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ePublication of Australian Fitness Network

The best apps for weight loss have been ranked by experts from the University of Sydney’s Charles Perkins Centre in a world-first study of their accuracy and scientific basis.

Researchers found considerable inaccuracy and poor scientific basis in many apps, but found Noom Weight Loss Coach (Noom Inc) the most likely to change behaviour and assist weight loss. Australian app Control My Weight (CalorieKing Wellness Solutions) and Calorie Counter Pro (MyNetDiary Inc) were jointly rated the second best apps.

The study is the first in Australia to comprehensively test the quality and evidence base of dietary weight loss apps, and the first in the world to test kilojoule measures reported in the app against the reference standard for Australia.

After examining 800 apps for the study, researchers selected 28 apps that were weight management-specific and allowed for logging food intake. Each app was used for five days and assessed against a range of quality measures: the credibility of their information source; the accuracy and coverage of scientific information; the inclusion of enhanced features (like barcode scanners); usability; and, most importantly, their likelihood of changing health behaviours.

‘Although they’re clearly not perfect for managing weight loss, apps are becoming increasingly popular for both consumers and clinicians’ said lead author Juliana Chen, a dietitian and PhD candidate in the Charles Perkins Centre and Faculty of Science.

The kilojoule measures used in the apps differed by an average of 127 kilojoules (30 calories) from the actual nutritional measure, but this varied significantly between the apps. The worst overestimated by 299 kilojoules (71 calories) and underestimated by 45 kilojoules (11 calories).

Whether you subscribe to the concept of weight loss apps, the fact is that many clients and members do – so it helps if they are at least using ones that paint a more accurate picture. To this end, Chen says there are a few things to consider when choosing an app; ‘Make sure the app comes from a credible source, and that health professionals have been involved in developing it. We found that a large number of weight loss apps are developed by people with little scientific understanding of what would support weight loss.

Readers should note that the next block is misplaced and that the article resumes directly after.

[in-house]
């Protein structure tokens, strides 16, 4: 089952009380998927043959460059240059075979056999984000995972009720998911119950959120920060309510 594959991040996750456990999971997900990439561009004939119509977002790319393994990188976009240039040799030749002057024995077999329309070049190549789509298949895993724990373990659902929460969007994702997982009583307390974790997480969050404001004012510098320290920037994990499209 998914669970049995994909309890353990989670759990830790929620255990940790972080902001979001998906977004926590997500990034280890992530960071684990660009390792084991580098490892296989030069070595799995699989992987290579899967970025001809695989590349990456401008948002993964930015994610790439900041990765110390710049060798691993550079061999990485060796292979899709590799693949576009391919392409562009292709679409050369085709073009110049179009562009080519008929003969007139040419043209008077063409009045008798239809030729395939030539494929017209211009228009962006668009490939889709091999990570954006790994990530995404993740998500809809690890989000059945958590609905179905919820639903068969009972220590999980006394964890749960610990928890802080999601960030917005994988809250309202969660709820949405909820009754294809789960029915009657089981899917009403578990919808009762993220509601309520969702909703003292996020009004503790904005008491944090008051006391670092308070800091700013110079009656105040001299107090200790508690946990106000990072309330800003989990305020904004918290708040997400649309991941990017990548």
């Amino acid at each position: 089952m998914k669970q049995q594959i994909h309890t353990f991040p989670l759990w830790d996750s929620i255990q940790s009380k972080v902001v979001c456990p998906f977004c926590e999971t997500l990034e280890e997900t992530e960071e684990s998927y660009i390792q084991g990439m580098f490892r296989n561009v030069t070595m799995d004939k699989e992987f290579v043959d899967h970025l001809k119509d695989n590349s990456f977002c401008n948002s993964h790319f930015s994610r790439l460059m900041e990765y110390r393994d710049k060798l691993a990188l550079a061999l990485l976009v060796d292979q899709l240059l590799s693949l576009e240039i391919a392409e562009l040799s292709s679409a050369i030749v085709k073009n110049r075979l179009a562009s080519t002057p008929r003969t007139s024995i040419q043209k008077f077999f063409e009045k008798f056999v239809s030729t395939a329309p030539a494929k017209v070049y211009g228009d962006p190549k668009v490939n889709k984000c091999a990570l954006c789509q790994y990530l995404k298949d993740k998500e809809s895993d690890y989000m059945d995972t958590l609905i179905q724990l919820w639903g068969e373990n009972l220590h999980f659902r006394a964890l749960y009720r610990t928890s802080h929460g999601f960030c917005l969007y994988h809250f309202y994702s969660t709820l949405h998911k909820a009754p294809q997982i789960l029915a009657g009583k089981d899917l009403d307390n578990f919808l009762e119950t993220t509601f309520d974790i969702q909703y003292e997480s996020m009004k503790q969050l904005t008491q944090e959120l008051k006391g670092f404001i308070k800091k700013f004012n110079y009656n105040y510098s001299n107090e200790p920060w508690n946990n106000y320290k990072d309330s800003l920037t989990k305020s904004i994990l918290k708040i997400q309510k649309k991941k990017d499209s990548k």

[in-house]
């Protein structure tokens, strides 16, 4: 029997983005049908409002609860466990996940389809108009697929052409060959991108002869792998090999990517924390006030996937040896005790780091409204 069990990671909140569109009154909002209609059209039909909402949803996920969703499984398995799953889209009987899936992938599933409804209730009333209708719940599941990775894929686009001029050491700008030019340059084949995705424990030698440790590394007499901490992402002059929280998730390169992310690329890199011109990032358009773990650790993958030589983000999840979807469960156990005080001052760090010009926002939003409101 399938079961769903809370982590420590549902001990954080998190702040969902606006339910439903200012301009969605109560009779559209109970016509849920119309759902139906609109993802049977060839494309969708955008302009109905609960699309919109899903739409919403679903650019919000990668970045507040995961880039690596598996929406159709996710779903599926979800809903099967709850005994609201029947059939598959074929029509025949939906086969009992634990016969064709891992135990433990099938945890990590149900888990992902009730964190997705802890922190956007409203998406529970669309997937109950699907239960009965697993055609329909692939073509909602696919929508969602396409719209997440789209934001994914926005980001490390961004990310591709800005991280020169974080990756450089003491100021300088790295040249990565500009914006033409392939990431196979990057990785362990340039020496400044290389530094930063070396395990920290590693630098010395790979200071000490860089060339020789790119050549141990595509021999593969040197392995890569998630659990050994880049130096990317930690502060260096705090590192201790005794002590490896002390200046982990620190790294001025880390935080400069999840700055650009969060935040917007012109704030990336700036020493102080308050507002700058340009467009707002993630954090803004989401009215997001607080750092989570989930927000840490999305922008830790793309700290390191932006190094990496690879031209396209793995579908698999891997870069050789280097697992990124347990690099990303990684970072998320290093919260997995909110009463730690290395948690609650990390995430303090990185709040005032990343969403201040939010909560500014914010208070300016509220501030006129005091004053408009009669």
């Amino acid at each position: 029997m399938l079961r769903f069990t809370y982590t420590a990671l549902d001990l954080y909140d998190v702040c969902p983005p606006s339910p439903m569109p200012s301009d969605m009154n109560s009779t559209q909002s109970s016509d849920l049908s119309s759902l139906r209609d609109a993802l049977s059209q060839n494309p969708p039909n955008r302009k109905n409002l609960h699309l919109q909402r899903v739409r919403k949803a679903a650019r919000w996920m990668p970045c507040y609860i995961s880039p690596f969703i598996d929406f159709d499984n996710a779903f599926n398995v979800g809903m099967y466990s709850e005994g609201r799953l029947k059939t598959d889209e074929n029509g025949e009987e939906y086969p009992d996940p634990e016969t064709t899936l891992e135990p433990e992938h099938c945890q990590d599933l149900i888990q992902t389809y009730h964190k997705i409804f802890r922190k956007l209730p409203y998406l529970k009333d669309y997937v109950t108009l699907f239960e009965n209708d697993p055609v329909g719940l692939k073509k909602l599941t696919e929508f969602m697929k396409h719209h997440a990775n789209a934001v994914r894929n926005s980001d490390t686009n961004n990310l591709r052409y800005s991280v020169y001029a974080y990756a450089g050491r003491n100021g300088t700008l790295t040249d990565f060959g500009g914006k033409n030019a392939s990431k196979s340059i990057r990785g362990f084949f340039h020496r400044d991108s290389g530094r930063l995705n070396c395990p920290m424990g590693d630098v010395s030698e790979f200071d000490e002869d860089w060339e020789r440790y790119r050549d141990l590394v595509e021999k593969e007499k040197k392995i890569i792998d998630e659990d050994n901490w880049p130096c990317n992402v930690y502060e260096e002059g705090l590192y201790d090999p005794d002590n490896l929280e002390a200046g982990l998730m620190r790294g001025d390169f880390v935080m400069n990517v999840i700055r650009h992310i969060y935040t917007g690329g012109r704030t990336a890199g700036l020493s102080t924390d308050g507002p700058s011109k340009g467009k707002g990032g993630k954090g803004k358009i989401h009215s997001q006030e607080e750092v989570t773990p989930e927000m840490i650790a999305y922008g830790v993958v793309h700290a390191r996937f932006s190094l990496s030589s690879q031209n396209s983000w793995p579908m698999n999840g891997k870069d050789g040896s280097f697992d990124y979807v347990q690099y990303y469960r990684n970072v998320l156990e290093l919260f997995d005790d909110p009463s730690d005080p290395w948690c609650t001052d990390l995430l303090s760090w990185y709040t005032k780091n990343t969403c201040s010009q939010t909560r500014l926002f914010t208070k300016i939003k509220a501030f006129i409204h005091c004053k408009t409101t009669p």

‘Choose an app which includes techniques for changing behaviour – these were generally the apps which rated the best in our evaluation. Apps that include more motivational components, such as points, levels, feedback, rewards and challenges, are more likely to lead to changes in behaviour.

‘Check to see if the information provided in the app matches up with reliable sources on healthy eating, such as the Australian Dietary Guidelines.

‘Lastly, choose an app that’s easy to use and easy to log your food. This includes using an app with an Australian database of foods.’

However, Chen also cautioned against using apps as a panacea for weight loss woes.

“Using an app to support weight loss can be helpful for people who want to get a better idea of the amount of food and kilojoules they are eating each day. However, you need to be a highly motivated person to maintain the food logging over a prolonged period of time. Many people find the process becomes tedious, and their engagement with the app drops off. What leads to more effective weight loss is using an app in conjunction with weight loss counselling from a health professional who can help you with goal setting and identifying barriers and enablers to follow your plan. This kind of personally tailored advice and feedback unfortunately just isn’t available in an app.’

Source: University of Sydney

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